Sixty percent of internal medicine residency programs in the United States do not have formal curricula on health disparities, a study published in JAMA Network Open found.
Researchers surveyed 227 program directors and 22,723 internal medicine residents about their training in health disparities in 2015.
About 40 percent of program directors said they had a curriculum on health disparities, and only 17.8 percent said the quality of this training was “good” or “excellent.”
About 70 percent of residents received bedside training involving patients at risk of health disparities. Of these, 79 percent rated the training quality as “very good” or “excellent.”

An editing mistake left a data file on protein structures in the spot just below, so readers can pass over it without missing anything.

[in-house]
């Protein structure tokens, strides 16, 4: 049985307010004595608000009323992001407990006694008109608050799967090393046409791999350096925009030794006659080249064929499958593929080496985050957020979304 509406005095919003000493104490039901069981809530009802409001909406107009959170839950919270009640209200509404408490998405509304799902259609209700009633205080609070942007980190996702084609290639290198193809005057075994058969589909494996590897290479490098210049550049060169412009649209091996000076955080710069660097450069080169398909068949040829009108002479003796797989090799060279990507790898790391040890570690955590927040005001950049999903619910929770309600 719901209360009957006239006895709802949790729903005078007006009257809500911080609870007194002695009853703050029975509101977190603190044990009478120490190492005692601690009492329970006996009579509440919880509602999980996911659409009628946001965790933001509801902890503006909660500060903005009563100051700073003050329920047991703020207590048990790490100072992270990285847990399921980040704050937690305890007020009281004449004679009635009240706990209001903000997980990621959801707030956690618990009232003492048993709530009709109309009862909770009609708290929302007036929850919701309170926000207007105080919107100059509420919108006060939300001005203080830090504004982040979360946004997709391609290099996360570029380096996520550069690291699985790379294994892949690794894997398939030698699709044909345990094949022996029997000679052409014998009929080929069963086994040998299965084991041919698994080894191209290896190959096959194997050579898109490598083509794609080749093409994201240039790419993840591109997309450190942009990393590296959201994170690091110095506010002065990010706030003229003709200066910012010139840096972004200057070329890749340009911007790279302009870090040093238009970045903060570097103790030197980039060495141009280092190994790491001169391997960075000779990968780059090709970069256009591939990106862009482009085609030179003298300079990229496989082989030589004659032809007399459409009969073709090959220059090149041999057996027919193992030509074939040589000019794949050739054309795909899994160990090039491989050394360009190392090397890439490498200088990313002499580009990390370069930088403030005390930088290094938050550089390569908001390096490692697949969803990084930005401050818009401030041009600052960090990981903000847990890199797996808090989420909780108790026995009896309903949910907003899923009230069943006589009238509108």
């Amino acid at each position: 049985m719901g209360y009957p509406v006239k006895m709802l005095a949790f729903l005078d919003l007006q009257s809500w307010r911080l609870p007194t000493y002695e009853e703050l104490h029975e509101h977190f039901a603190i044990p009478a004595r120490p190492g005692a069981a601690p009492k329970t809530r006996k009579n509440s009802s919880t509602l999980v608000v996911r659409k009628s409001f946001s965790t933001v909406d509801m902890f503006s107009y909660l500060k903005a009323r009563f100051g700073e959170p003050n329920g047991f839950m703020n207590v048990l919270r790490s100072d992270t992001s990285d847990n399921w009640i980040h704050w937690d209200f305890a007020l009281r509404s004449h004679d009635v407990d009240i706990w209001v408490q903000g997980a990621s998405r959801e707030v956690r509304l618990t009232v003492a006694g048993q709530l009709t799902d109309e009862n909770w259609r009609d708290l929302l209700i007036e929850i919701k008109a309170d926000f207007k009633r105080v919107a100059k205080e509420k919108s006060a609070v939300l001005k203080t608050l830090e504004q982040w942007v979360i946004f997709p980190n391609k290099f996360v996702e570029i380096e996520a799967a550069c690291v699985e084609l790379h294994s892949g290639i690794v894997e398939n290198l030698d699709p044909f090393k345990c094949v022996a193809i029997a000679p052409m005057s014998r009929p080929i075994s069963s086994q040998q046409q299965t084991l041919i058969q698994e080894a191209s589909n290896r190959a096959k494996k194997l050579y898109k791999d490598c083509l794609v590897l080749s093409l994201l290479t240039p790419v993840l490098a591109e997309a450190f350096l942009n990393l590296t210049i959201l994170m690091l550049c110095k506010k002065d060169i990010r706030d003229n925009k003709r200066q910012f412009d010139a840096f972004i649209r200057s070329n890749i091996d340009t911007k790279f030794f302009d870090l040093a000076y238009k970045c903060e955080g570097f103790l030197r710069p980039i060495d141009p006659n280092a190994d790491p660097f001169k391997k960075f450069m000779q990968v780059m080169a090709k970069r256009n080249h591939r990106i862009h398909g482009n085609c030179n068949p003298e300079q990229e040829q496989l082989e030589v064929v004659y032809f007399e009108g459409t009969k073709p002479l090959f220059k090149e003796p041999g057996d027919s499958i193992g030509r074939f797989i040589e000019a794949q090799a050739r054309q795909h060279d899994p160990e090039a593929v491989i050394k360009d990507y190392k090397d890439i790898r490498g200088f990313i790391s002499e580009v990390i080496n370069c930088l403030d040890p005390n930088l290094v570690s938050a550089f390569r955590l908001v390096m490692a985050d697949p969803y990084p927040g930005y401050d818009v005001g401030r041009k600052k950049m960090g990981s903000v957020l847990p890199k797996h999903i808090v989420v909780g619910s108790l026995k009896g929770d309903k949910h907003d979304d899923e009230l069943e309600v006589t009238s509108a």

Residents who cared for more patients from underserved communities reported having more training in health disparities, even if their program didn’t have a formal curriculum.
These findings highlight “the opportunity to teach around health disparities at the point of care, but also the need for standardized curriculum and capable faculty,” study authors said.
To view the full study, click here.
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